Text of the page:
The millennial generation is entering the professional world with bright eyes. This is an exciting time for the creative and independent thinkers who are bringing innovative ideas for change. However a downfall to this confidence is the lack of fear, especially when it comes to health. The entrepreneur working 90 hours a week is a dreamer, but doesn’t think about the repercussions of stress building up. Many millennials do not view health insurance as necessary given their young invincible health, but it only takes one accident to be faced with medical debt that drives you into bankruptcy. Here are some options that you may not know about.
You can stay, or get back under your parents’ plan if you are still under 26.
Most universities/colleges offer health plans for students who are not covered. They will meet the minimum requirement for the Affordable Care Act.
Buying your Own Plan
There are options to buying your own plan. If you are a part of the 8 out of 10 people eligible for subsidies, you will have an affordable plan. The typical cost for someone within this group is $50 – $100 monthly.
An affordable option is the “Catastrophic” health plan. This is a plan with a high deductible, but low monthly payments. This is a plan that is meant for major incidents only, such as accidents or illness.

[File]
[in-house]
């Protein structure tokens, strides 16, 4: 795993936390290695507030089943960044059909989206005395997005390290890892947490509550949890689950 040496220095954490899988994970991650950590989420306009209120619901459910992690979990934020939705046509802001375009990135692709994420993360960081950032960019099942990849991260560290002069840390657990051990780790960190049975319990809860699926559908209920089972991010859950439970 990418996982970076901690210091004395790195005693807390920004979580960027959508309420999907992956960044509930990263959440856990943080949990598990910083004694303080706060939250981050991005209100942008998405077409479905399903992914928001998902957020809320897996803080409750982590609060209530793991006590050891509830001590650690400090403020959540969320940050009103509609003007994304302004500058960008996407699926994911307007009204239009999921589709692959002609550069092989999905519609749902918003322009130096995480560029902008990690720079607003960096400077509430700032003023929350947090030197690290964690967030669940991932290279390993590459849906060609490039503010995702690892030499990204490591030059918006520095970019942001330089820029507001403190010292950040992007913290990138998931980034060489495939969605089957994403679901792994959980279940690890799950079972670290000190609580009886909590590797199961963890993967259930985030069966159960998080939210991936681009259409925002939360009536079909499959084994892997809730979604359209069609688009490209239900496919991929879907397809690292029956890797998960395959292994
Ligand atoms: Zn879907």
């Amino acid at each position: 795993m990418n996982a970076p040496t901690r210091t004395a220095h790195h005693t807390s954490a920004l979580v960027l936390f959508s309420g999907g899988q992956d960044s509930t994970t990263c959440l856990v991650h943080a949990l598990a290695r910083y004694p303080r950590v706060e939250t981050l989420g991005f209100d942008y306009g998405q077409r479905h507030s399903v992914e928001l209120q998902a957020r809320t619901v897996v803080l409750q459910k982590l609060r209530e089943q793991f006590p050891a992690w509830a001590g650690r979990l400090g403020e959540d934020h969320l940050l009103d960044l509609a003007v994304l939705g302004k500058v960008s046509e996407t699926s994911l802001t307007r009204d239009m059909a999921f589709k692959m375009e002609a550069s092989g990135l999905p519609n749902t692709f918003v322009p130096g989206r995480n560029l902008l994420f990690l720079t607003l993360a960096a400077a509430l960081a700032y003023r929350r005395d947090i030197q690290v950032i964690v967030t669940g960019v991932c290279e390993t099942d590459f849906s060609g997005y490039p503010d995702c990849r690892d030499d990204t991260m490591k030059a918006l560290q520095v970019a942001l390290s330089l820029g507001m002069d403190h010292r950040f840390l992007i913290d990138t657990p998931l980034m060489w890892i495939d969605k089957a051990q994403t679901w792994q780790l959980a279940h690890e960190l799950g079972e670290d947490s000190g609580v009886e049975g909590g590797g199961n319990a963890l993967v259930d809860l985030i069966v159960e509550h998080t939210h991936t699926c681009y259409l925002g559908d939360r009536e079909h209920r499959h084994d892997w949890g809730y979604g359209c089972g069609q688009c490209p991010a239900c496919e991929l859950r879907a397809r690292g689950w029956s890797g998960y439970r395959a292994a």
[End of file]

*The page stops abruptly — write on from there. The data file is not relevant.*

Keep in mind the “one catch” clause if you are claimed as a dependent. In this situation you still have the ability to purchase your own plan, however you will not qualify for savings based on monthly household income.
Typically it’s a quick application process for if you’re single or have a typical family arrangement. It will take very little time to find out whether or not you will receive subsidies.
Medicaid & CHIP
If you have low-income or find yourself in certain a life situation, you may qualify for free or low-cost Medicaid. The most common life situations that allow you to qualify include: disability, children, and some family circumstances like pregnancy.
Even if you do not qualify for Medicaid, your children may still qualify for the Children’s Health Insurance Program (CHIP). Make sure to check out the website to find out if they qualify.
Some states have expanded Medicaid so that you can qualify based solely on income. Among the states that have grown Medicaid, the average yearly income for individuals is around $16,500 and married couples without children are $22,000 in 2016.
The choice inevitably is yours, however if you decide not to purchase coverage through one form or another you will be penalized in your federal tax return if you do not qualify for an exemption. The penalty for tax year 2016 is the greater of 2.5% of your annual household income or $695 for an adult, $347.50/child. For tax year 2017, the percentage penalty stays at 2.5%, but the flat fee will be adjusted to match inflation.
The millennial generation is reshaping the world, but that doesn’t protect against illness or accidents. Carefully consider your options when purchasing health insurance and consult with a professional, such as a health insurance broker or free navigator if you find yourself lost.